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Gene-Spiked Nanoparticles Nuke Tumors

As reflected in recent Medtech Pulse postings, there's a lot going on in the area of nanotechnology-based cancer research—the stuff of future medical device inventions. Here's the latest news.

Scientists from Cancer Research UK (London) have learned how to use nanoparticles to selectively transport genes into cancer cells in order to kill them. Headed by Andreas Schatzlein from the School of Pharmacy, University of London, the research team discovered not only how to insert antitumor genes into nanoparticles and keep them stable but also how to make them target cancer cells exclusively, leaving healthy cells unaffected.

Once inside a tumor, the genes inside the nanoparticles switch on in response to the cancerous environment, issuing instructions to make proteins that are toxic only to the cancer cells. According to Schatzlein, "This is the first time that nanoparticles have been shown to target tumors in such a selective way, and this is an exciting step forward in the field."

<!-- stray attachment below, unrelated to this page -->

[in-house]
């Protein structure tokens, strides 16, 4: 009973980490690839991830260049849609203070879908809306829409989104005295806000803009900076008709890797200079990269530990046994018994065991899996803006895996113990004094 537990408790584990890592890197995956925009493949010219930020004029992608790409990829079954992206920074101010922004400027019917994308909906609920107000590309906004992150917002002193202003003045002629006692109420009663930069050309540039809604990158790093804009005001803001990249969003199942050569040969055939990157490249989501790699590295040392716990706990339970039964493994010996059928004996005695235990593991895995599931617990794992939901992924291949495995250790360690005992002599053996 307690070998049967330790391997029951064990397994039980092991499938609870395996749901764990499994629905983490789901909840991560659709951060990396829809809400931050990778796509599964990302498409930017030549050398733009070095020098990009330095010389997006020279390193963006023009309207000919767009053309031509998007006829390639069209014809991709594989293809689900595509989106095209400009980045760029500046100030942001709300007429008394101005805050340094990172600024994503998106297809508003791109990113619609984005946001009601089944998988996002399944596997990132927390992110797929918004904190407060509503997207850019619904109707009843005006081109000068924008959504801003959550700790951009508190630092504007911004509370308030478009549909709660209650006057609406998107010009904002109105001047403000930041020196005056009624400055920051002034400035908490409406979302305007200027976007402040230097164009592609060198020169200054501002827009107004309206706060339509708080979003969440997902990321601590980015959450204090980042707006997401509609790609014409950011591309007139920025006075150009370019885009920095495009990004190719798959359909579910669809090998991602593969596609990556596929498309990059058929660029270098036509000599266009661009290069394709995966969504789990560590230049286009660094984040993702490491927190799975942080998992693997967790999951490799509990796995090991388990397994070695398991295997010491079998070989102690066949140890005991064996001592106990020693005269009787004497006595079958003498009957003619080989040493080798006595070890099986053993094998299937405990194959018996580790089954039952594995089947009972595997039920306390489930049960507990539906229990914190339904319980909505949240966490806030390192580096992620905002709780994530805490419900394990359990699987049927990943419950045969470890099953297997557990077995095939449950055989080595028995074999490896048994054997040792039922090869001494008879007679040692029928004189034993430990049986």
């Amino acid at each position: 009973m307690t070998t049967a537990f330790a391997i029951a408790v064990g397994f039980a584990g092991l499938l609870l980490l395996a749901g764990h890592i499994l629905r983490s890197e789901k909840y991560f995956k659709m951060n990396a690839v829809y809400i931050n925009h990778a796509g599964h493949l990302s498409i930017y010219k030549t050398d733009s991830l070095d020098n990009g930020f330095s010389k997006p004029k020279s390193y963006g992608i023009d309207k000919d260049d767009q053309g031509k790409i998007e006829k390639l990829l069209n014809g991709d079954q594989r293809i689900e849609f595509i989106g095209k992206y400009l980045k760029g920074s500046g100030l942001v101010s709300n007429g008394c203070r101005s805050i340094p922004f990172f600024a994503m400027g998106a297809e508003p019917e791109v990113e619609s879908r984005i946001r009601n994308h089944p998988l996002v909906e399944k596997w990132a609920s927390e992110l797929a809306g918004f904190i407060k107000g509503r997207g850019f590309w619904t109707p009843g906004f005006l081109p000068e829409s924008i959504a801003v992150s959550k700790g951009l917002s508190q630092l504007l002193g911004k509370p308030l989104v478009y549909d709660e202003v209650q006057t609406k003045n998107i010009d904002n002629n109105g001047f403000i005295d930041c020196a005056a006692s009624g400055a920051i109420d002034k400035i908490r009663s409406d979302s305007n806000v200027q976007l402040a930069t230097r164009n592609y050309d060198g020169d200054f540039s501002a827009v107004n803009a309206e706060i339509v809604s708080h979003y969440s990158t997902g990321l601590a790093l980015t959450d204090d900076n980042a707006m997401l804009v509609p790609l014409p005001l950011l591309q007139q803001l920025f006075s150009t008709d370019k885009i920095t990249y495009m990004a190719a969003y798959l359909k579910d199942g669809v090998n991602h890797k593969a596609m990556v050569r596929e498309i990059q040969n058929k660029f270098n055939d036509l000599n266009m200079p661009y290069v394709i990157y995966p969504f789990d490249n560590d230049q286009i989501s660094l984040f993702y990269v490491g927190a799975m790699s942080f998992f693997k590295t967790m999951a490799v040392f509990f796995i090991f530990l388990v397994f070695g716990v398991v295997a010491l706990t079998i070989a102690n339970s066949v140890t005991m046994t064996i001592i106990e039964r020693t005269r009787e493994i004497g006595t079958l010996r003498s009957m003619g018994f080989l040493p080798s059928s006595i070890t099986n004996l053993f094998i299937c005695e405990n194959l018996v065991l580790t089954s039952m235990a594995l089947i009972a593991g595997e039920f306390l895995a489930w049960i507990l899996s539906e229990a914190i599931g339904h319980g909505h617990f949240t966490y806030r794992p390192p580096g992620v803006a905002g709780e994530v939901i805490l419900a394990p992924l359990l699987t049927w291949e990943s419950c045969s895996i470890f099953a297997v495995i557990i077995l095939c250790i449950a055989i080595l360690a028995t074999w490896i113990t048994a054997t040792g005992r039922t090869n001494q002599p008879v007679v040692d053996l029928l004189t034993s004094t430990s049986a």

Like other recent advances in cancer research, Schatzlein's method does not kill cells indiscriminately, in contrast to chemotherapy. Hence it can prevent such debilitating side effects as fatigue, hair loss, and nausea that result from killing all the cells in an affected area, including healthy ones.

For this study, the research team produced colloidally stable nanoparticles ranging in size from 33 to 286 nm. The particles were able to carry evenly distributed DNA molecules and diffuse them into experimental tumors in live mice. After inserting the gene-laced nanoparticles into the mice, the team used a small-animal nano-single-photon emission computed tomography scanner and a human Na/I symporter (NIS) as the reporter gene to confirm that the nanoparticles had targeted and entered only the cancer cells.

The researchers concluded, "Considering that NIS imaging of transgene expression has been recently validated in humans, our data highlight the potential of these nanoparticles as a new formulation for cancer gene therapy. Schatzlein remarks, "We hope this therapy will be used to treat cancer patients in clincial trials in a couple of years."

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